Greg: Or George, for peace and love and all that. 

Marlon: Yeah, I’m not as avid as the other two. 

TF: You’re not the type of guy to listen to the White Album backwards and try and find Satanic messages? 

Ed: I have done that once, to be fair.


TF: Favourite film? 

Marlon: Nightmare before Christmas by Tim Burton. 

TF: Even in July? 

Marlon: All year round. If not, the second Indiana Jones. 

Ed: Mine’s The Incredibles. Only the first one, though. The second one’s rubbish.

Greg: I’m a Star Wars guy, but I recently saw Fight Club- that’s a cracker. 


TF: You’re all big Brentford fans and you were added to the Brentford FC pre-match playlist. What was that like? 

Marlon: We got a good relationship with Stu (from Soccer AM and fellow Brentford fan). He’s brilliant. He’s a good guy and he loves to bring music and football together. It's good to have that kind of relationship with your local club, especially when we're doing so well.

TF: Finally your year to go up?

Greg: Not If we played like we did two days ago. (We’re speaking two days after Brentford choked to West London rivals QPR- not the team you want to choke against). 


TF: Apart from yourselves, who else are you tipping for indie stardom?

Ed: SPOORT are really good. 

Greg: Dystopia too. 

Ed: Anorak Patch as well. Their drummer’s 13 too!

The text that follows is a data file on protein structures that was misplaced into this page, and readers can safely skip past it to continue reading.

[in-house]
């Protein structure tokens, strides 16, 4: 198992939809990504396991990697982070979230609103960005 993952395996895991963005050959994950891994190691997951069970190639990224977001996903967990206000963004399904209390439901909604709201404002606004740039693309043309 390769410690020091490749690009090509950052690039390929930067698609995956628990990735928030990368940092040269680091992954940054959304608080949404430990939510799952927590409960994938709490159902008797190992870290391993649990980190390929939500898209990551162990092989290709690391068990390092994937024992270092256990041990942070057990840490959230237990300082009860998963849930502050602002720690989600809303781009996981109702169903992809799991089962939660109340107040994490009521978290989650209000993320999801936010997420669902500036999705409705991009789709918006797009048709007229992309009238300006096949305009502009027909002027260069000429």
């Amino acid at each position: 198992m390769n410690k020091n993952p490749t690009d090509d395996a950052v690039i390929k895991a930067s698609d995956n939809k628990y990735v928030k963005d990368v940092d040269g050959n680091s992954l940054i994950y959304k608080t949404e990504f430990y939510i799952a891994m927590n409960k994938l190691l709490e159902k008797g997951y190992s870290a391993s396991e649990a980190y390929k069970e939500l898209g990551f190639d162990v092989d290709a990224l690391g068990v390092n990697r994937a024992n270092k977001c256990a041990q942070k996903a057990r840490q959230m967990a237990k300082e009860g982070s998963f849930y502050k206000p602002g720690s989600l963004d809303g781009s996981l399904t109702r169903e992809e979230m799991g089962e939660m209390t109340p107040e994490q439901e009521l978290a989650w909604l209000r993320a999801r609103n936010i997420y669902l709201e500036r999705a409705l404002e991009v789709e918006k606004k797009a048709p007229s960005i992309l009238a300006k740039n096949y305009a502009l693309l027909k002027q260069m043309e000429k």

TF: I saw you met Carl Barat last year? Who was the biggest fanboy?

Marlon: In all honesty, no one was that starstruck. I felt like I should have been a bit more starstruck. We love the Libertines but it was all pretty normal. it was just a regular conversation and he’s a lovely guy. 


TF: What’s next for you? 

Marlon: We got loads of music recorded and we’re getting ready for a big year ahead. And We’ve got 25 or so more tracks to properly write and record. We’ve got a beer as well and some merch and some environmentally friendly birch company 


TF: Where do you see yourself in five years? 

Marlon: Hopefully just carrying on what we're doing to a bigger level. We want to be able to do what we're doing now

Greg: In five years, we will hopefully be on the second or the third album. But yeah, we just want to get touring and get out there playing. That's the one thing that's missing and it’s what we got into music for. 


TF: Finally, what’s one lesson you’ve learnt from the last year? 

Marlon: Write good music. 

Greg: There’s always something you can do to make yourselves better. Ed: I think, at the end of the day, music matters more than anything. 

Marlon: Yep, all about the music.


'Lots Of Noise', the new single from Sterling Press is released on Thursday the 6th of May and can be pre-saved here.


The band are performing in Manchester this July. Click here for ticket information.